At WiseGEEK, we're committed to delivering accurate, trustworthy information. Our expert-authored content is rigorously fact-checked and sourced from credible authorities. Discover how we uphold the highest standards in providing you with reliable knowledge.
Loan scoring is a quantitative process of determining the risk that a particular loan will default within a specific time frame. It involves the use of a statistical model that allows the lender to compare the characteristics of a proposed loan with a data set. The loan score is used in conjunction with an individual's credit score to help a lender decide whether to make a loan, what terms to set and when to sell the loan off to another party.
Lending money involves a risk that the borrower might default. The lender's primary business objective is to find a way to evaluate the risk of default upfront to avoid lending money in situations where there is a significant possibility it might not be repaid. This evaluative process also allows the lender to set loan terms based on the level of risk. Lenders charge a higher rate of interest on riskier loans to compensate for the increased possibility that the borrower might default.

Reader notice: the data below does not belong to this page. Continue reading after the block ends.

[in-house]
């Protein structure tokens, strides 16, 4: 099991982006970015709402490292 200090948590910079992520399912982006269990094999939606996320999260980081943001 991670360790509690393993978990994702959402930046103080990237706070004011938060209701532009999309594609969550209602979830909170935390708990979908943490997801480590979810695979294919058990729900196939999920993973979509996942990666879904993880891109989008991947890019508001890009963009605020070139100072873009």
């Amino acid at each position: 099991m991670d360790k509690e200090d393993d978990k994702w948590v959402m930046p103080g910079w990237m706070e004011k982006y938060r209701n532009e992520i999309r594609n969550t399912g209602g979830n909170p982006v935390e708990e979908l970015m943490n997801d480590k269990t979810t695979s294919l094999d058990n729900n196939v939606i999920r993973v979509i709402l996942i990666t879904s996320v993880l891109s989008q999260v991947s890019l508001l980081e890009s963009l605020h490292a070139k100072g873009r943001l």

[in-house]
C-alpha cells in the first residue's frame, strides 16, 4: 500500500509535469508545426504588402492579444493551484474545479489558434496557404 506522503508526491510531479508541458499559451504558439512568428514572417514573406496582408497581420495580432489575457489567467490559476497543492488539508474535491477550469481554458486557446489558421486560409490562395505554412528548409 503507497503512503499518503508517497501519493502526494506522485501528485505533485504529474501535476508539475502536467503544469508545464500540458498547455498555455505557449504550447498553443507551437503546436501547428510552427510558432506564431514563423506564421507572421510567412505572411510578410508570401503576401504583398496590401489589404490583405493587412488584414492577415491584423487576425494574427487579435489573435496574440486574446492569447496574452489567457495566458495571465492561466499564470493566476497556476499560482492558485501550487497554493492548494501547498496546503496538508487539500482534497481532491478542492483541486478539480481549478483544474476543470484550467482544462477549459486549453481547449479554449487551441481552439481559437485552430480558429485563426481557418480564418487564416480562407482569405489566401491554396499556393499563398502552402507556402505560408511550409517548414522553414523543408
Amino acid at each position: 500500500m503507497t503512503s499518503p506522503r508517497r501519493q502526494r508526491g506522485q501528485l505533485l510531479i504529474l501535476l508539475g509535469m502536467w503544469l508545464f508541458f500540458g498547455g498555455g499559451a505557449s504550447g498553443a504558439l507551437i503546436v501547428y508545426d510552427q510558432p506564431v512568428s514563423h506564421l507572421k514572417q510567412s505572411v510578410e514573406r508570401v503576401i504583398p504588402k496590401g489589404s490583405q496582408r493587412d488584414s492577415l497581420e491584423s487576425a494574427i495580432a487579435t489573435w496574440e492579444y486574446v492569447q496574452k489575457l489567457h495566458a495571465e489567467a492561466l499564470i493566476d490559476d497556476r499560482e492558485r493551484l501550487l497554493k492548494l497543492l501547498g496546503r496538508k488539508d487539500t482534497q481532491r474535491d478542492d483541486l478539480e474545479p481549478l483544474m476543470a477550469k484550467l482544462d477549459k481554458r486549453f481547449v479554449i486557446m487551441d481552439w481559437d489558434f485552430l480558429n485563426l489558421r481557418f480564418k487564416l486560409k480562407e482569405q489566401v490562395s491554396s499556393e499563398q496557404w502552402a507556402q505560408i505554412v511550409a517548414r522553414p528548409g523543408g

Scoring is used by lenders as an unbiased method of determining creditworthiness. Borrowers and loans are scored so the lender can make a lending decision that compares the characteristics of the current scenario to other loans made in the past. A lender is free to use any statistical scoring model that exists or to come up with its own statistical model. Once the scoring criteria is applied to the transaction, the resulting score becomes part of the lending decision.
Consumers are typically most familiar with credit scores, but loan scores are equally important to the lender. Loan scoring takes into account things that are particular to the loan itself, rather than the borrower. For example, loan scoring for a mortgage could include the ratio of equity to debt on the property. This is important because it allows the lender to make a decision about the length of time to hold the loan as part of its own portfolio. At a certain point, a lender could sell the loan to a third party loan servicer, effectively removing the risk from its own holdings but at a loss of some of the interest the loan will pay in the future.
Lenders use loan scoring to set a cutoff score for making loans. Although borrowers with low-score scenarios might object to the impersonal nature of the process, scoring does allow for an objective standard that is supposed to put all borrowers on equal footing. Of course, certain types of lending decisions are not suitable for loan scoring. For example, special government loan guarantee programs that exist to spur lending to specific interest groups might render the need to use loan scoring moot because the government is backing the loans in case of default.